The median length of survival after diagnosis of glioblastoma is 14 months, but some of these brain tumors are more aggressive and resistant to treatment than others, and a new study suggests reactivation of an ancient retrovirus may be at least partly to blame.
“Our lab found that an evolutionary dormant retrovirus from 6 million years ago – HML-2, a subtype of HERV-K– contributes to brain tumor formation. We demonstrated for the first time that this virus, when reactivated, plays a role in defining the stem-cell state of high-grade gliomas, promoting an aggressive form of cancer,” said the principal investigator first author of a paper in the Journal of Clinical Investigation.
Cancer stem cells, a subpopulation of cells in cancers, drive tumor initiation and development and influence how aggressive and resistant to treatment a cancer will be. This study, conducted by researchers found that HML-2 altered stem cell programming by activating a gene-regulating protein called OCT4. HML-2 was previously implicated in the genesis and development of other cancers, but this is believed to be the first study showing the virus’ effects in gliomas and describing the molecular and cellular mechanisms involved.
“Our results suggest that HML-2 fundamentally contributes to the glioblastoma stem-cell niche, the microenvironment that supports stem cells and determines their fate,” said the senior author.
“We conducted a comprehensive translational investigation of HML-2 expression in glioblastoma and its role in maintaining the cancer stem cell phenotype,” said the article’s senior author. Results were based on analyses of patient-derived glioblastoma cells and mouse model studies.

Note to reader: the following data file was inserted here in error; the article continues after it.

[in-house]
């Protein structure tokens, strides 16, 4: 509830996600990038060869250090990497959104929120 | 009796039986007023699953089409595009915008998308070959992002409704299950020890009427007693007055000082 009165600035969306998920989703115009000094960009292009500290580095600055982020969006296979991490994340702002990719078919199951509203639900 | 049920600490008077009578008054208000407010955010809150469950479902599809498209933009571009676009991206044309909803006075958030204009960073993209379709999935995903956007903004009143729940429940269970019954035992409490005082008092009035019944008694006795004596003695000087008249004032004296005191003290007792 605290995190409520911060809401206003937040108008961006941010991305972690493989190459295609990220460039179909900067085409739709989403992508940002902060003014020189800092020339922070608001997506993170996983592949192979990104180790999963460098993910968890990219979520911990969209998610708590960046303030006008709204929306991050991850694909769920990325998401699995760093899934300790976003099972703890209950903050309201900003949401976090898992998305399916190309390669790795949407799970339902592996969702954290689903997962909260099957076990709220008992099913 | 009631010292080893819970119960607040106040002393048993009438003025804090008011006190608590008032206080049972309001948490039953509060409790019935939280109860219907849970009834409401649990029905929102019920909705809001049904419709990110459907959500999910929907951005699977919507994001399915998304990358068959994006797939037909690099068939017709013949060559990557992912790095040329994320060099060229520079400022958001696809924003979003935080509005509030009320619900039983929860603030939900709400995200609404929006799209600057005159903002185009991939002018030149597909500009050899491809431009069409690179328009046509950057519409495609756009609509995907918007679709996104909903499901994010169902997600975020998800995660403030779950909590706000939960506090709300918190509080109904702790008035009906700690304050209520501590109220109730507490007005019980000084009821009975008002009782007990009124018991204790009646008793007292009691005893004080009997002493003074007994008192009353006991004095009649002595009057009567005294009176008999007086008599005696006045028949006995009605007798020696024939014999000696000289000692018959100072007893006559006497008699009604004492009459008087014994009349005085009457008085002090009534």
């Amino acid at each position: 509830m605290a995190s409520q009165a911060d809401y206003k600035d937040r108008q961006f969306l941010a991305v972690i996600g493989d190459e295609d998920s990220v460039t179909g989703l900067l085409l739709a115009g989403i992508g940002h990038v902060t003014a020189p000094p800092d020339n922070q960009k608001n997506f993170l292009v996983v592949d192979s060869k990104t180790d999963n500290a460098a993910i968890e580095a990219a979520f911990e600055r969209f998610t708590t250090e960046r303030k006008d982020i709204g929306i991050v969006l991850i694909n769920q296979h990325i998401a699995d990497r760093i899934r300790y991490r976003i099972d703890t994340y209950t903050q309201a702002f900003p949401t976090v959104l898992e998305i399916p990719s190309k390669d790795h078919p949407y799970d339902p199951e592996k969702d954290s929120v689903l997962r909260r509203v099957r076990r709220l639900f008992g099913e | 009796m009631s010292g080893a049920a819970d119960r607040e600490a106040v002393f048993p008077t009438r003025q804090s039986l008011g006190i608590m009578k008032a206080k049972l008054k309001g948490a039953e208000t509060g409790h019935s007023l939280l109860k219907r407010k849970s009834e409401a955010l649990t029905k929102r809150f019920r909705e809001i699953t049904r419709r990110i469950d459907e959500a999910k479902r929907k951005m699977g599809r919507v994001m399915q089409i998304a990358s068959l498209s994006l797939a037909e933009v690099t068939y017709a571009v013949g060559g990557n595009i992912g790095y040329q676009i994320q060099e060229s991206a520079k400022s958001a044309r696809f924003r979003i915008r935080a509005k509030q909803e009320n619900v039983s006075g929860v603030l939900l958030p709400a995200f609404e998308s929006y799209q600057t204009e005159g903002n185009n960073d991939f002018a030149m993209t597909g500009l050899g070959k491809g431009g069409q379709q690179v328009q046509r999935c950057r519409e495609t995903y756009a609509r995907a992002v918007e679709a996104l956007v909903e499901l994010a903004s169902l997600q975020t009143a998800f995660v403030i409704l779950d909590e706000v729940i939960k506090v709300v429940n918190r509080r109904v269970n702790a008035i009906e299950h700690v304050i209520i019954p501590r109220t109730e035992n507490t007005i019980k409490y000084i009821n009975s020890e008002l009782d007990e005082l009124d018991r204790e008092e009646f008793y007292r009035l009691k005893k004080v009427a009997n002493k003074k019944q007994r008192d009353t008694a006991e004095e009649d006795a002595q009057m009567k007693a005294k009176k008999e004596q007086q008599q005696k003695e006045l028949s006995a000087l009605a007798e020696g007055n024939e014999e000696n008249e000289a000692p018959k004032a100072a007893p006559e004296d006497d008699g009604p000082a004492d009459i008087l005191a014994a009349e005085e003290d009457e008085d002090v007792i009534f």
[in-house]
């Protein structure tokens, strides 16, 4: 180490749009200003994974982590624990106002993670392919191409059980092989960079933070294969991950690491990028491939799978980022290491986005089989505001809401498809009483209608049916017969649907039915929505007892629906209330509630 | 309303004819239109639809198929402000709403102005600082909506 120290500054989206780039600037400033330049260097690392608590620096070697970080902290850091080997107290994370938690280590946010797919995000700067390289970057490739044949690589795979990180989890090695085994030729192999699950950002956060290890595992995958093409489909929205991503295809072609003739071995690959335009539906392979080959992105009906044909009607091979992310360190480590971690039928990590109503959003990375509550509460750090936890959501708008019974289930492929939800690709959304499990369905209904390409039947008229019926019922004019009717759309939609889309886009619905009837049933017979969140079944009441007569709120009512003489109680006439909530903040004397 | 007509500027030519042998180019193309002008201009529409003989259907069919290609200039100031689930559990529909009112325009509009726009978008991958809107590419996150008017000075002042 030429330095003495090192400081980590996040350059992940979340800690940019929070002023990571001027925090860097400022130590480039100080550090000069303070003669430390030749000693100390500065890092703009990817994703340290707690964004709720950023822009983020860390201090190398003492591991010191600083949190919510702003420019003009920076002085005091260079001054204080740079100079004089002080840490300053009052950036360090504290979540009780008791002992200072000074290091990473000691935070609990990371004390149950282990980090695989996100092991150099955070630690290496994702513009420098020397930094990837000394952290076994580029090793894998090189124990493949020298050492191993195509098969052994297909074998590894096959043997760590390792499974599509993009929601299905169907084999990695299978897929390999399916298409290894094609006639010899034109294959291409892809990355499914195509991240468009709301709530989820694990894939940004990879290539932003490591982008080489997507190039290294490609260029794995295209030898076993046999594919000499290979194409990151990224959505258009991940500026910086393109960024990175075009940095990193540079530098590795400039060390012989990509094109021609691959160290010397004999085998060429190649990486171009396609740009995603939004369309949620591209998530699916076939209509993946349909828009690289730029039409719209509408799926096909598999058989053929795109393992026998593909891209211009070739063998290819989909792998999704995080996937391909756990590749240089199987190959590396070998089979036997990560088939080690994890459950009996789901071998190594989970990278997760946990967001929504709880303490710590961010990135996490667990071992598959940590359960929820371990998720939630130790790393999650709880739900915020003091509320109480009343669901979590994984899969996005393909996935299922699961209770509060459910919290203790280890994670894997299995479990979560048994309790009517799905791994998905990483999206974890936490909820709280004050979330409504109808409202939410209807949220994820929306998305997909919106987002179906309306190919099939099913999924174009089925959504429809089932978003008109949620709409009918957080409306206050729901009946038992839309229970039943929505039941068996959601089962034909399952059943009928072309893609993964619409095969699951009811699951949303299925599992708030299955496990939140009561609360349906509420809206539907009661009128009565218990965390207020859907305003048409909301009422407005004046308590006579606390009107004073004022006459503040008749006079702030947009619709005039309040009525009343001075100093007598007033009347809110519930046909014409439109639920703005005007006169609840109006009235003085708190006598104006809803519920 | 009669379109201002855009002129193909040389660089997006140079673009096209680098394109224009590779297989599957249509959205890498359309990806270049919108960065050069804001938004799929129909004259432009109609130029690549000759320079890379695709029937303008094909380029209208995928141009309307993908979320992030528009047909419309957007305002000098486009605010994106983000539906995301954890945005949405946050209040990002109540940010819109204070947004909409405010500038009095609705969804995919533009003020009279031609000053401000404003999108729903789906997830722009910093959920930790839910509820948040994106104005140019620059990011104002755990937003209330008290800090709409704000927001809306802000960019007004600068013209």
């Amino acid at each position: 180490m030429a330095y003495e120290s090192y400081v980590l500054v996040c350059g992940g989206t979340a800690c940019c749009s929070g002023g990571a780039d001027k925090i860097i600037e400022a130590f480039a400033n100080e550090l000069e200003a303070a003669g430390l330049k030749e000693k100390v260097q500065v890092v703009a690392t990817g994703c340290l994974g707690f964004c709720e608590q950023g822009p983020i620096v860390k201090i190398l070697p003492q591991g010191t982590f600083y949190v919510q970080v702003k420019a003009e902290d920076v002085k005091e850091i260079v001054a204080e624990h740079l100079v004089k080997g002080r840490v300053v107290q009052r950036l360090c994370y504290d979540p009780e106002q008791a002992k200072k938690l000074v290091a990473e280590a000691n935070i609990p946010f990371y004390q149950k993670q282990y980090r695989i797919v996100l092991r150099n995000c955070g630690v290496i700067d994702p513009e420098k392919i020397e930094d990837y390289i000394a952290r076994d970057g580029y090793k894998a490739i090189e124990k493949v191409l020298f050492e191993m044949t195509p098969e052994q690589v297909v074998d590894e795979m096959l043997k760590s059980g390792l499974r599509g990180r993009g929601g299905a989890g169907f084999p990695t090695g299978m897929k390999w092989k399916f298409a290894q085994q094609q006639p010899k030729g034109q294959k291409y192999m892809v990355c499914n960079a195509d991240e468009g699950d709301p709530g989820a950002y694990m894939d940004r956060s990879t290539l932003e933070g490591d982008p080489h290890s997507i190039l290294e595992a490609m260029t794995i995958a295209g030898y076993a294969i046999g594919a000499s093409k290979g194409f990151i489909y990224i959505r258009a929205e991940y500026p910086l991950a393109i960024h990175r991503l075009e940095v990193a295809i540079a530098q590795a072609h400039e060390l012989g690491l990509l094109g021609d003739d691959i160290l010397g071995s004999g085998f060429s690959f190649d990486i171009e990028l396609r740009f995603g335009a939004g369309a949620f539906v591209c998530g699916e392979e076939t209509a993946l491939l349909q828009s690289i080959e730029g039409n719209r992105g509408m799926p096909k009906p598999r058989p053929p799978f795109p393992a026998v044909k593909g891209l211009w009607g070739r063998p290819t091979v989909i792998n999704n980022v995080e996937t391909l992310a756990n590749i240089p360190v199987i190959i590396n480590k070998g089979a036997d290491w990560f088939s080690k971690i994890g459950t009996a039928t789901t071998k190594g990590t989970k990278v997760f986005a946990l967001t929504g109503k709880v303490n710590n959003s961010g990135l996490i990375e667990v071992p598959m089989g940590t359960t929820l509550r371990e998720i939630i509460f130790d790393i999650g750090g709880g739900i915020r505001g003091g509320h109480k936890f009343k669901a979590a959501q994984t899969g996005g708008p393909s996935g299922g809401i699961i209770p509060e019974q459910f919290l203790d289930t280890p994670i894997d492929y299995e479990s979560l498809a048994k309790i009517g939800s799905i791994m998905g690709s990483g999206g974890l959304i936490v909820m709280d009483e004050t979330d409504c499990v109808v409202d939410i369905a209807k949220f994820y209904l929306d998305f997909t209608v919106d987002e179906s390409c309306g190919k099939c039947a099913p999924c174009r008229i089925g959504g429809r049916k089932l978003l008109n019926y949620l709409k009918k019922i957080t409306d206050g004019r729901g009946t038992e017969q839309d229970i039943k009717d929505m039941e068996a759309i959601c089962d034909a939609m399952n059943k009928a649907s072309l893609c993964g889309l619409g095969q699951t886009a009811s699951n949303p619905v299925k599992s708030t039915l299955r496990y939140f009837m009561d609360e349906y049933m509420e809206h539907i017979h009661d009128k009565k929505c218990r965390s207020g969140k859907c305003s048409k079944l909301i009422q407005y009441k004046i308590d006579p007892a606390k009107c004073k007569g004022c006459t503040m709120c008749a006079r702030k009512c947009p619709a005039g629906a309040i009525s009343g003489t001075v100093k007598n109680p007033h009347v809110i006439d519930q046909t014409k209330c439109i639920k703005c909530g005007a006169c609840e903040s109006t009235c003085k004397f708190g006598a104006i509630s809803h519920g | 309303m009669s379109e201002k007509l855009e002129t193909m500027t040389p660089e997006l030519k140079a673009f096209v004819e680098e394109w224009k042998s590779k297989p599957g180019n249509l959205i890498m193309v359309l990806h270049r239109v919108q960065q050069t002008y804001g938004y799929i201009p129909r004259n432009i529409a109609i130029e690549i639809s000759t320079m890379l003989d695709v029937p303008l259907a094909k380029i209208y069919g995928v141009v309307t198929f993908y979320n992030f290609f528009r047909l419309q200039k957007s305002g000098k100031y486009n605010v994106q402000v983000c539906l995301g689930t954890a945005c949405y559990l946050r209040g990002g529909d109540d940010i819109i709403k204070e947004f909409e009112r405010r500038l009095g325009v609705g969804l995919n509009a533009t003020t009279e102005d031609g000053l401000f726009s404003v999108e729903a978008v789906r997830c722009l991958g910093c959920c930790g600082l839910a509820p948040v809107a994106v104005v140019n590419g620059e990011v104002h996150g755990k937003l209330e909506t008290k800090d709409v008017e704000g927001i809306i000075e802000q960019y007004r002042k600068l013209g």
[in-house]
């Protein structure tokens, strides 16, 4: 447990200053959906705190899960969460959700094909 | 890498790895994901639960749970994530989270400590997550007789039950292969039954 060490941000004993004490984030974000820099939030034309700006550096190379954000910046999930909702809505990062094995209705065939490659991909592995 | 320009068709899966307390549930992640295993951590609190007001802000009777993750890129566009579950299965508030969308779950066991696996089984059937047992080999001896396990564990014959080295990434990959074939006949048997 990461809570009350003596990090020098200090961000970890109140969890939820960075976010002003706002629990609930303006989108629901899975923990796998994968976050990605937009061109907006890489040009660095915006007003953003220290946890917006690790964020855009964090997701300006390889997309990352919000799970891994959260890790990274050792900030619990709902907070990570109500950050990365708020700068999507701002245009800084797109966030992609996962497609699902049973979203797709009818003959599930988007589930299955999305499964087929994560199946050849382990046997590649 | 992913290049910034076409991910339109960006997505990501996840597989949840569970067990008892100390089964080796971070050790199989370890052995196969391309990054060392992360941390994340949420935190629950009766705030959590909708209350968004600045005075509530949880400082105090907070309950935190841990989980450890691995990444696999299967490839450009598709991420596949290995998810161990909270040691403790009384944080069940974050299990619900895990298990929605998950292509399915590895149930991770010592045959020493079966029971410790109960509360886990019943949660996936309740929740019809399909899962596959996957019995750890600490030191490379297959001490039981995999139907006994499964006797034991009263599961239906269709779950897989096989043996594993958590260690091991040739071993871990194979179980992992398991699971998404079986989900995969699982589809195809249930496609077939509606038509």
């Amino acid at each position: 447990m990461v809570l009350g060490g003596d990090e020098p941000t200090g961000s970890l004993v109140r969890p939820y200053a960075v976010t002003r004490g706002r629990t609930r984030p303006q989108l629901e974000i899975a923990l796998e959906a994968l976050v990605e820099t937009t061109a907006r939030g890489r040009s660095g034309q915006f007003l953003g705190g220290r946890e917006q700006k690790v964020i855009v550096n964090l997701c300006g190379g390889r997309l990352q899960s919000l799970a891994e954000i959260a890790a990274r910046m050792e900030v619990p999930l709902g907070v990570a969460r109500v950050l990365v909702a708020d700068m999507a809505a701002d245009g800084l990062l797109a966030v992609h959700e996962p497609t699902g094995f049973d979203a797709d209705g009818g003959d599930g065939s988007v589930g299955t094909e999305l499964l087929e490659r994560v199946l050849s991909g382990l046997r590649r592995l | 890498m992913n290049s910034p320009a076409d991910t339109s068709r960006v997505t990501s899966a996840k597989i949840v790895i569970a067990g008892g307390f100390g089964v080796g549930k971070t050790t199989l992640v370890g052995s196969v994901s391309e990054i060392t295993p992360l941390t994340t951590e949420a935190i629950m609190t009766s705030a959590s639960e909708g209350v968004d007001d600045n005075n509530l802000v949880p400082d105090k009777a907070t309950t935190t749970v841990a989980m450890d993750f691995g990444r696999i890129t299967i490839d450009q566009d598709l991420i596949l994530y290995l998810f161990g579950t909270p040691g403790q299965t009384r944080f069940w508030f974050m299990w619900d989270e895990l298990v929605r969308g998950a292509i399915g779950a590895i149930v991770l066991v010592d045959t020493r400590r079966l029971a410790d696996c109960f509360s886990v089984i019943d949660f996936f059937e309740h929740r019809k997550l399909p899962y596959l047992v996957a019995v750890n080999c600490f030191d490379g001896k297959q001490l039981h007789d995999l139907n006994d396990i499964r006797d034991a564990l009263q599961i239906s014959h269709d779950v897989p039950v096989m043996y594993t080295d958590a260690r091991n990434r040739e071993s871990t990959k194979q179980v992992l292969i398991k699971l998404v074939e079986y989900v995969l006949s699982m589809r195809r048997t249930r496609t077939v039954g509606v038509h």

The team’s findings give researchers targets for developing therapies; and in their work, an anti-retroviral drug significantly reduced HML-2 activity and reduced tumor stem-cell markers, said the principal investigator.
“Targeting the glioblastoma stem cell niche is an attractive option to prevent alterations in stem cells and reduce tumor recurrence and treatment resistance,” the author said.
HML-2, a subtype of HERV-K, is one of many human endogenous retroviruses (HERVs), ancestral relics of retroviral infections that occurred throughout history and led to the integration of viral sequences into the human genome. HERVs, making up about 8% of the human genome, are usually silent – unable to cause infection – but scientists have recently discovered that some can be reactivated in certain cancers.
Remnants of ancient retrovirus may drive aggressiveness and resilience of malignant brain cancers
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